Daily Local News (West Chester, PA)

Cumberbatc­h on Doctor Strange sequel: ‘It’s not all about him’

- By David Betancourt

Many of the most-anticipate­d things about the new Doctor Strange movie involve everything but Doctor Strange.

What will happen to Wanda Maximoff (Elizabeth Olsen), whose streaming success with “WandaVisio­n” made her one of the most popular superheroe­s at Marvel Studios? How much will we see of America Chavez (Xochitl Gomez), who in the comics is Latina and a lesbian? Will the X-Men make their Marvel Studios debut? What about Namor the Sub-Mariner? Could the original actor connected to the role of Iron Man, Tom Cruise, show up as the new Tony Stark? (OK, maybe that’s pushing it.)

But Cumberbatc­h, returning to the role of Marvel’s superpower­ed sorcerer, perhaps the most self-confident of all Avengers, says he knew exactly what he was signing up for in “Doctor Strange in the Multiverse of Madness,” which is now out in theaters. And he’s fine with it.

“This is a very crowded marquee with a lot of characters and a lot of plot, a lot of story, especially because we properly explore the multiverse in this one,” Cumberbatc­h told The Washington Post. “The complexiti­es and layers of that mean yes, it’s a stand-alone feature with my character’s name in the title, but it’s not all about him.”

After all, many of Cumberbatc­h’s big moments as Doctor Strange have come while sharing the screen. In 2019’s “Avengers: Endgame,” with no words and just one finger, he told Robert Downey Jr.’s Iron Man that it was time to die. He played a key role in another multiverse tale, last winter’s “Spider-Man: No Way Home,” the billion-dollar hit that has been the biggest movie in the pandemic era so far at the box office.

Cumberbatc­h still gets opportunit­ies to flex own his superhero muscles in the new film by playing multiple alternate universe versions of Doctor Strange. These include heroic, seemingly evil and zombielike versions of the superhero, who was created by the late Steve Ditko and Stan Lee and first appeared in Marvel Comics “Strange Tales” No. 110 back in 1963. Cumberbatc­h first dabbled with a Doctor Strange from a different world when he voiced the character in the animated series “What If ...?” last year.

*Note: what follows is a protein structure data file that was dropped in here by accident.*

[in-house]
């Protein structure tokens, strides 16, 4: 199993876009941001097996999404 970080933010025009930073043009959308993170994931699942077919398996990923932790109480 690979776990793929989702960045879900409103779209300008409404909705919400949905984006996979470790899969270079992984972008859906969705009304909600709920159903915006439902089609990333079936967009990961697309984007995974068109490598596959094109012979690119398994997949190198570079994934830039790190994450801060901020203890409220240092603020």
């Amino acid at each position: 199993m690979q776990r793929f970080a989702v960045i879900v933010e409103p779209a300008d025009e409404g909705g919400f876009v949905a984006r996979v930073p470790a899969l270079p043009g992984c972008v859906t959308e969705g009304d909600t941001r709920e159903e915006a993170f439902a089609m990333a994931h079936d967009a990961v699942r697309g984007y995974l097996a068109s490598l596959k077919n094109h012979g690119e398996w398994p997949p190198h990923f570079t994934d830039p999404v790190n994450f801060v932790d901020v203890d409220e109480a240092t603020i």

Ego seems to be the common denominato­r among the variants - he never works well with others. But Cumberbatc­h says Strange has to learn to rely on someone other than himself.

“These parallel existences have a similarity about them but there’s also key difference­s,” Cumberbatc­h said. “It was a challenge ... to create something that’s different but at the same time recognizab­ly Strange. There’s an element of him that’s constant. But he’s still really injured by his ego and his arrogance and his belief that he has to be the one holding the knife. This film really undoes that logic and stress-tests him in a way that means his evolution is such that he can’t operate as a solo entity. He has to collaborat­e.”

The Avenger more experience­d with alternate realities is Olsen’s Scarlet Witch, after her time on “WandaVisio­n.” That show’s themes of grief and denial bleed into Olsen’s role in “Multiverse of Madness,” and she told The Post that Wanda and Doctor Strange are more alike than they realize.

“I think these characters are meant to be in the same world together,” Olsen said. “It’s exciting that we actually get to put them in the same world because they have an understand­ing of each other. They’re both kind of independen­ts in a way.”

In the director’s chair is Sam Raimi, whom many consider to be the godfather of superhero cinema. Twenty years ago, he directed Tobey Maguire in the first “Spider-Man” movie, a film credited with opening the door to the current superhero dominance in the entertainm­ent industry.

“The guy is so humble, and he had a hard task. He was coming into this late and hasn’t done it in a while,” Cumberbatc­h said, referring to Raimi returning to superhero movies to replace original director, Scott Derrickson, who helmed the first Doctor Strange film in 2016 (and reportedly left over “creative difference­s”). “It wasn’t off-putting in the slightest to think about his strengths and his status in this genre and the horror genre, both of which are aligning in this movie. It just felt like a good fit and the right person to be taking this rich, complex character into the most bonkers story and adventure that he’s had to date.”

Raimi said Cumberbatc­h eased the director’s return to superhero moviemakin­g with his dedication.

“He wanted us to be true to Doctor Strange and not play the obvious,” Raimi said. “He would always challenge me and challenge the material to be the best it could be.”

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